by Jon Biddle
Welcome to my new subscribers, sorry for the prolonged absence in my blog posts, I have been luckily enough to be able to go back to work and so I have been acclimatising after 3 months of lockdown. It has been challenging, it’s not so much going back to my old routine but instead it is about starting a new routine, a ‘new normal’ if you will. The most pressing question we all seem to have is ‘Are we heading for a second wave?’, the short answer is yes, of course we are, we don’t get off the hook that easily.
Before anything else though, I want to take the time to celebrate the amazing NHS. This isn’t the same ‘COVID-19 Medical Professionals, you are all superheroes back rub’ that to be honest, between you and I, I’m a little tired of. I can say this, I work for the NHS and my colleagues, while we appreciate being told how great we are for doing our jobs. We also know that while kind, words do not make our actual work day easier, action does.
I was working a night shift a few days ago and we had on the operating table a foreign national who was quite upset that they had been scheduled for emergency surgery. The cause of their upset? A worry that their insurance wouldn’t cover the cost of the surgery and they would become indebted if they had the procedure they so desperately needed.
We explained how the NHS worked and they seemed to be genuinely confused by the idea that there would be no charge, we at the hospital would not be asking them for money in return for first class emergency healthcare. As someone who works in healthcare, the idea that your access to lifesaving medicine is connected to your wealth is truly shocking.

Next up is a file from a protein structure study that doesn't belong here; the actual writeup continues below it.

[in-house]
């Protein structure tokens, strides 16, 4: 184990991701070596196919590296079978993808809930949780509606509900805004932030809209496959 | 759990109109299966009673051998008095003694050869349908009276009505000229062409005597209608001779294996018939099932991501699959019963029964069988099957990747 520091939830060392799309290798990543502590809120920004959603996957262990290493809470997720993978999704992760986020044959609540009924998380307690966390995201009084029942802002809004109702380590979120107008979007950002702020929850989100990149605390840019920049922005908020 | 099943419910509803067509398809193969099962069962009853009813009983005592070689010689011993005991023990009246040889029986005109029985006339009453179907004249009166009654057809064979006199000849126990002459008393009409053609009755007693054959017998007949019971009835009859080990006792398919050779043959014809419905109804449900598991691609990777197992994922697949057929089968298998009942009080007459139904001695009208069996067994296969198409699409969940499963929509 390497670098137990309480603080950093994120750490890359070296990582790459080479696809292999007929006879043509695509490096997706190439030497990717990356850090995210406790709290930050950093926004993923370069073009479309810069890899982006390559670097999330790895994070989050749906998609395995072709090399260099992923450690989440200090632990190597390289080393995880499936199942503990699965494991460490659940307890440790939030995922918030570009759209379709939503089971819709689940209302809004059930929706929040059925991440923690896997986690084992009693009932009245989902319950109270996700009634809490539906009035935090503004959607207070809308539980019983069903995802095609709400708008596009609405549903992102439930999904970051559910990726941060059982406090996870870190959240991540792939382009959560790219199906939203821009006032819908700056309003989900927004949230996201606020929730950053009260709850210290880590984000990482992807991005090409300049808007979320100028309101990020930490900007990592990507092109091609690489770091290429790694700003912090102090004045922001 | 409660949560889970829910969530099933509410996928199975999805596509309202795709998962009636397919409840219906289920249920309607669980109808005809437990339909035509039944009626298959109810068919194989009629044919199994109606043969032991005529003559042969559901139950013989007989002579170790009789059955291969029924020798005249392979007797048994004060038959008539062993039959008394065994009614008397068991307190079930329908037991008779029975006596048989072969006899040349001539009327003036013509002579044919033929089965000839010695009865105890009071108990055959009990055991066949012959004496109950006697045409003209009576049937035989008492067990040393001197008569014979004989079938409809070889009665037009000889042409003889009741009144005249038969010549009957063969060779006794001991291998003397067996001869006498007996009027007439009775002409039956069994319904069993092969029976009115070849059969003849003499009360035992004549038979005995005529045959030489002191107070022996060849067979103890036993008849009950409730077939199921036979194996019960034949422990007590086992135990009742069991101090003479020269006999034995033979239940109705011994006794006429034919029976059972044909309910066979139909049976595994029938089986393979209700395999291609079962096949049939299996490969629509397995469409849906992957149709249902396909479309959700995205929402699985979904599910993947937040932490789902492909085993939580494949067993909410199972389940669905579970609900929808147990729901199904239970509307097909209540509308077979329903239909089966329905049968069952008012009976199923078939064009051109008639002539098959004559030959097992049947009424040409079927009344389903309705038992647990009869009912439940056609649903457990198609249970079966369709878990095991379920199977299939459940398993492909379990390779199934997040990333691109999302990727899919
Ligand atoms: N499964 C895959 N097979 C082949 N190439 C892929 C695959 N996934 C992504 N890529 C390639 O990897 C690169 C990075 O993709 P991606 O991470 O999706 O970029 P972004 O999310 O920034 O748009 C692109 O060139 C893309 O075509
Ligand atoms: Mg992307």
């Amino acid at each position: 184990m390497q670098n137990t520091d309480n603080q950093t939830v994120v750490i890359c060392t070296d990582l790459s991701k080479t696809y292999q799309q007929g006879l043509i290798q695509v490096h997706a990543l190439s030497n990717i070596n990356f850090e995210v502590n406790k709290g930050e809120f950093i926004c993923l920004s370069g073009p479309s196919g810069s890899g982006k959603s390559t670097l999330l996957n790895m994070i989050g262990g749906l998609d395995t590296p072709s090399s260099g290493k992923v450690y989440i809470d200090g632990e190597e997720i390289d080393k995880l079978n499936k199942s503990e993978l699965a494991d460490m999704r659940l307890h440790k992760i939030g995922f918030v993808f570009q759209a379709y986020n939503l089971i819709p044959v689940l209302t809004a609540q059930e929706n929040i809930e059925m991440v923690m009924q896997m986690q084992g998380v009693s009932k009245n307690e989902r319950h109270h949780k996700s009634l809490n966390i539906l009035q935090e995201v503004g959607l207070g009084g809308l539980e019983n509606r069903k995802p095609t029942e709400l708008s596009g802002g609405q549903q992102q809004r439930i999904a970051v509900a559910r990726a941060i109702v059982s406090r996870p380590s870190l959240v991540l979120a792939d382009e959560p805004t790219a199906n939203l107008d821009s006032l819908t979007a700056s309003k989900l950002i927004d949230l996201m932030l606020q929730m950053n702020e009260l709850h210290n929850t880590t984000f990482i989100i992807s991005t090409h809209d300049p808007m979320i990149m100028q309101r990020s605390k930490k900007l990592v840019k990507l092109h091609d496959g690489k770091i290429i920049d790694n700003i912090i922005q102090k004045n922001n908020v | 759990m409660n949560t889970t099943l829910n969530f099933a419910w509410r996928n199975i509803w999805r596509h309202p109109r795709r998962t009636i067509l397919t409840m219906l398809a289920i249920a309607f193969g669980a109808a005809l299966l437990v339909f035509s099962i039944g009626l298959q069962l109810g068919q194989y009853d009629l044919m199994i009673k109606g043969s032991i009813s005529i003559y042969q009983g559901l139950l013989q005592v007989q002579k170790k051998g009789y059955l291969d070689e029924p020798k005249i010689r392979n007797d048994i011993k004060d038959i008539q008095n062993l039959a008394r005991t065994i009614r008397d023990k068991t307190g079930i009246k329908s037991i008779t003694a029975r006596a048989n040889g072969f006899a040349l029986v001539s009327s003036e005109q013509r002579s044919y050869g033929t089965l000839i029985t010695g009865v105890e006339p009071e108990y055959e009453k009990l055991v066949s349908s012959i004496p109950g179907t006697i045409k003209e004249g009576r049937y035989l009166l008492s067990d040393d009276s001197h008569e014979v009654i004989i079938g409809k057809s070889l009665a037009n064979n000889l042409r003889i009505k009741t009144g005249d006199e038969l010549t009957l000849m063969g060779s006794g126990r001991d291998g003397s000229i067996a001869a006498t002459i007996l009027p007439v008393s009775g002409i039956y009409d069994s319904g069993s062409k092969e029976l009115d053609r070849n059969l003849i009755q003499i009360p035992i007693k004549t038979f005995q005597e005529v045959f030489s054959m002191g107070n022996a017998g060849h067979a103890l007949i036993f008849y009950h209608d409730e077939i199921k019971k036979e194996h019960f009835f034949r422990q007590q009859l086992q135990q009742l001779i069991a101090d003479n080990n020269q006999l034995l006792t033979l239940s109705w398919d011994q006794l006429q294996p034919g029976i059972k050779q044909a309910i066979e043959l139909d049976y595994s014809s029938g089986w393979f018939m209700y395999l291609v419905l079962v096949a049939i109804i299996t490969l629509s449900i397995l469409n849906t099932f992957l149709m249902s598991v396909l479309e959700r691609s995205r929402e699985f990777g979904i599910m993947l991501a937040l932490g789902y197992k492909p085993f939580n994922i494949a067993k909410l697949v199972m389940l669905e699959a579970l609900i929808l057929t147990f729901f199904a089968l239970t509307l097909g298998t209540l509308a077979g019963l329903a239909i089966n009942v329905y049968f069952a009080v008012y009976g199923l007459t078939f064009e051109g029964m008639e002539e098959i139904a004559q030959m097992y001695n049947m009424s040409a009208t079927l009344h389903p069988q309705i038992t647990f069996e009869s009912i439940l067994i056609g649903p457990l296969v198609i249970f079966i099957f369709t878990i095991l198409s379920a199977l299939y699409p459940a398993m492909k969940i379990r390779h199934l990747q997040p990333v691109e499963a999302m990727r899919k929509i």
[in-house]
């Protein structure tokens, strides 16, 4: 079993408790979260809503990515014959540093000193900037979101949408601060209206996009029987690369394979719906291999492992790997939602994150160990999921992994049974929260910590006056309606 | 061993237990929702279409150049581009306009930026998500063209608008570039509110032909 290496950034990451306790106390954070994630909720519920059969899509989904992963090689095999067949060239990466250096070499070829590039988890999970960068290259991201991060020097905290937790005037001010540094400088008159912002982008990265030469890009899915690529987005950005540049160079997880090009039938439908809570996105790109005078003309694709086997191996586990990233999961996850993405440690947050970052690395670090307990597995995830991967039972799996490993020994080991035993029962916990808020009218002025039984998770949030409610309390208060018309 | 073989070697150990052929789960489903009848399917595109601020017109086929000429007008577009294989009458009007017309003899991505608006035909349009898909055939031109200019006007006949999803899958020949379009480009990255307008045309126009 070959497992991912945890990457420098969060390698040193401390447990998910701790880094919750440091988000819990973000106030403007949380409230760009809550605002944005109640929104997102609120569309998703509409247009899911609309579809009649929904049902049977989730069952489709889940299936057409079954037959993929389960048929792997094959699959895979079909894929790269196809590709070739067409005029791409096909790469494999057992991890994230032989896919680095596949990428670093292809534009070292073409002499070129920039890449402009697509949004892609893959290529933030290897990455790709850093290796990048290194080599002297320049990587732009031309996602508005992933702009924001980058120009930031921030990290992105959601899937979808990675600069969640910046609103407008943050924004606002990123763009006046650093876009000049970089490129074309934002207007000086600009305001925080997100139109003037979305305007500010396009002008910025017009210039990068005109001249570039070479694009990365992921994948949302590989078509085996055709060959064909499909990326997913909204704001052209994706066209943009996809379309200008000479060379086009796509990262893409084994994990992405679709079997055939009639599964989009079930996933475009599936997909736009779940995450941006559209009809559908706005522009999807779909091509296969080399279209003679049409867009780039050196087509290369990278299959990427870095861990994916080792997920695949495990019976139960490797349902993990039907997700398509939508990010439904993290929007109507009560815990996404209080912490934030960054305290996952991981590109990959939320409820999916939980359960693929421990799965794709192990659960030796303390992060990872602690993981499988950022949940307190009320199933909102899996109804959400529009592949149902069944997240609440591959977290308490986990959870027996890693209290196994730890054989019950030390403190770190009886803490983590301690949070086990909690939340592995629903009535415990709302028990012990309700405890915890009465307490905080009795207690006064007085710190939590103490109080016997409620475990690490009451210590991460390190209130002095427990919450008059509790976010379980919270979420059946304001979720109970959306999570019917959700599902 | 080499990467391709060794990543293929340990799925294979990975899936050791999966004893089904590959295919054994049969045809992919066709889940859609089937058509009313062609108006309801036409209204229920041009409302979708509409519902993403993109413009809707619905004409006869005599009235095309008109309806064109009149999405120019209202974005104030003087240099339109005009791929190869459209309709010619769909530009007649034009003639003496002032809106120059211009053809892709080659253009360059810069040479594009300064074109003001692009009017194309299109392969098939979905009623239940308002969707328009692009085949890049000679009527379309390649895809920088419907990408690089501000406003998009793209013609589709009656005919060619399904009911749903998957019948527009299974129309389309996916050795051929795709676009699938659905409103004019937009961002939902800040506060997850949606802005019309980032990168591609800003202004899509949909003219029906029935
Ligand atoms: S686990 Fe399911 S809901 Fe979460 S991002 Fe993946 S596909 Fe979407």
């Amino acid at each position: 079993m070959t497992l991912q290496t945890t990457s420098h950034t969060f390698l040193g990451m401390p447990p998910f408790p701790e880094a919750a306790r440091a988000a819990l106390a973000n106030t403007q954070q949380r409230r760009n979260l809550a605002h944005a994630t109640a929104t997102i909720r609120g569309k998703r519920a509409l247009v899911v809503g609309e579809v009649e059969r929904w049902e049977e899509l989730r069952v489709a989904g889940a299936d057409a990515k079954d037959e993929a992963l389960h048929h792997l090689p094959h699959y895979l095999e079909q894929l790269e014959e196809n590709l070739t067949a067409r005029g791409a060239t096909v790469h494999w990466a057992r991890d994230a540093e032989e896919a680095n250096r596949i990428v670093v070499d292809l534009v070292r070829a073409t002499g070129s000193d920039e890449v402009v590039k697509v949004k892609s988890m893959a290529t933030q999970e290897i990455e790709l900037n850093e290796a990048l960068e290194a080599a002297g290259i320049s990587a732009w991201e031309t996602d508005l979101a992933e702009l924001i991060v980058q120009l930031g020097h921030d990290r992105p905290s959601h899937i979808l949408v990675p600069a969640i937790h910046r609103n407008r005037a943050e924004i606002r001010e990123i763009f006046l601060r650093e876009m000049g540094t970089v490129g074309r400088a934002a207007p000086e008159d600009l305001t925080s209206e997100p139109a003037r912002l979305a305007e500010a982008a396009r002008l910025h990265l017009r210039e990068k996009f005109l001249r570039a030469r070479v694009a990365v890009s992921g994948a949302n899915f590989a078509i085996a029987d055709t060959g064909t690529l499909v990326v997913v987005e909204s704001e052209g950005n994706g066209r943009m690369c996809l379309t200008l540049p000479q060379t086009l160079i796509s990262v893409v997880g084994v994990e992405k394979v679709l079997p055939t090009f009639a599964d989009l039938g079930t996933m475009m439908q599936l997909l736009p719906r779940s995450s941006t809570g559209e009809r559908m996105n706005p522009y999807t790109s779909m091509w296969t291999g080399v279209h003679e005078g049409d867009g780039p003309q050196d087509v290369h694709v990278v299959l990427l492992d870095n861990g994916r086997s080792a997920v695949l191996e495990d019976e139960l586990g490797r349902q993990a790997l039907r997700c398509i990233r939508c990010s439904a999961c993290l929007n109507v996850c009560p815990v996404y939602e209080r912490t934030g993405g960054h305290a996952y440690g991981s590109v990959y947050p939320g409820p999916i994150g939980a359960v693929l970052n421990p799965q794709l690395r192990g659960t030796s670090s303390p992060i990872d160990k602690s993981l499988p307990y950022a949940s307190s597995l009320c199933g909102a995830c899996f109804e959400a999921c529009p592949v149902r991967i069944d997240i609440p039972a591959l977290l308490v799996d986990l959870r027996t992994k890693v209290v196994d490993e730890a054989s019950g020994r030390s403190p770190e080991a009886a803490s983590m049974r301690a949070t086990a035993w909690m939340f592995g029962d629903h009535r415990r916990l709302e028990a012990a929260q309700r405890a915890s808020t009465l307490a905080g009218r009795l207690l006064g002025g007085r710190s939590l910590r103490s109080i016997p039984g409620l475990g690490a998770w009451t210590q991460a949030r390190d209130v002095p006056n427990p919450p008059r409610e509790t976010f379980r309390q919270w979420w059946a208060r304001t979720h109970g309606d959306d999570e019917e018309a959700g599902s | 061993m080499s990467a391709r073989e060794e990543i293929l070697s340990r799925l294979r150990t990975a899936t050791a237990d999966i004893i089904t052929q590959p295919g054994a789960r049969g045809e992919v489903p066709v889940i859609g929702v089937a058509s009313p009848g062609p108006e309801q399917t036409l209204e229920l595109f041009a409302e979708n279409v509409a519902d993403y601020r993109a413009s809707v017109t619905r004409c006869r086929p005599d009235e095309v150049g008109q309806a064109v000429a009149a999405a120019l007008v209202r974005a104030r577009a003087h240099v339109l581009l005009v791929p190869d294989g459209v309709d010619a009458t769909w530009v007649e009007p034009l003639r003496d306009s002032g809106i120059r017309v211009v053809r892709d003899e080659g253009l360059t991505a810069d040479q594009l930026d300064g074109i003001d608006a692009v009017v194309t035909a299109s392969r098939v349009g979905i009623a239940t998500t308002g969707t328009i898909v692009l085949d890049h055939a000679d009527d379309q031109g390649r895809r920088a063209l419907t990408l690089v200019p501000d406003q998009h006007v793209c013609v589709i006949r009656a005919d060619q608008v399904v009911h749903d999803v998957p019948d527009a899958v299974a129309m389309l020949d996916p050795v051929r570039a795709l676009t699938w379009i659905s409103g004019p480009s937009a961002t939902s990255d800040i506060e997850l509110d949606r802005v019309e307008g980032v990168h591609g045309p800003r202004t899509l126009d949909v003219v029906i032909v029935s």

Putting aside politics for just one moment there are only a handful of places on this planet where you would be able to receive health care free at the point of delivery. When the penny finally dropped, they became more emotional. Isn’t it amazing how we as a country can do this? You see that is the thing, we have forgotten overtime how precious the NHS really is, it is really something more than special. Our NHS needs to be protected, loved, cherished and dare I say it, respected. It’s like any relationship really, you can become too comfortable and start to take things for granted.
I felt so proud in that moment, proud to be a part of the team that gave life saving surgery to a patient who to be frank is having a shitty time in their life (You rarely need emergency surgery if things are going well ). We were able to to help them through something unexpected and traumatic without the vulgarity of money and wealth playing a part. They told us after, that even with insurance, in their own country the procedure would have cost them over £10k personally. Could you imagine having to spend £10,000 to save a life? The average UK wage is £29,600 to put that in perspective, could you imagine having to spend a THIRD of your earnings on something that you need to survive? It’s shocking that this is already the case in some countries around the world, we need to make sure it doesn’t happen here.
So if you want to show your appreciation to NHS workers, you can keep calling us heroes, we love the priority shopping and the discounts from shops. But what we really want you to do is protect us, to make sure you support the people that support us and hold accountable the ones who don’t. We are an institution made up of all races, sexes, genders and nationalities who will welcome you and treat you no matter who you are or what you’ve done. There will never be judgement and discrimination from us in terms of your healthcare, so we ask the same from you. Oh, and also stop turning up to A&E when you’ve scraped your knee or are feeling ‘a little under the weather’, real people can lose their lives while an overworked nurse gives you a paracetamol and sends you on your way.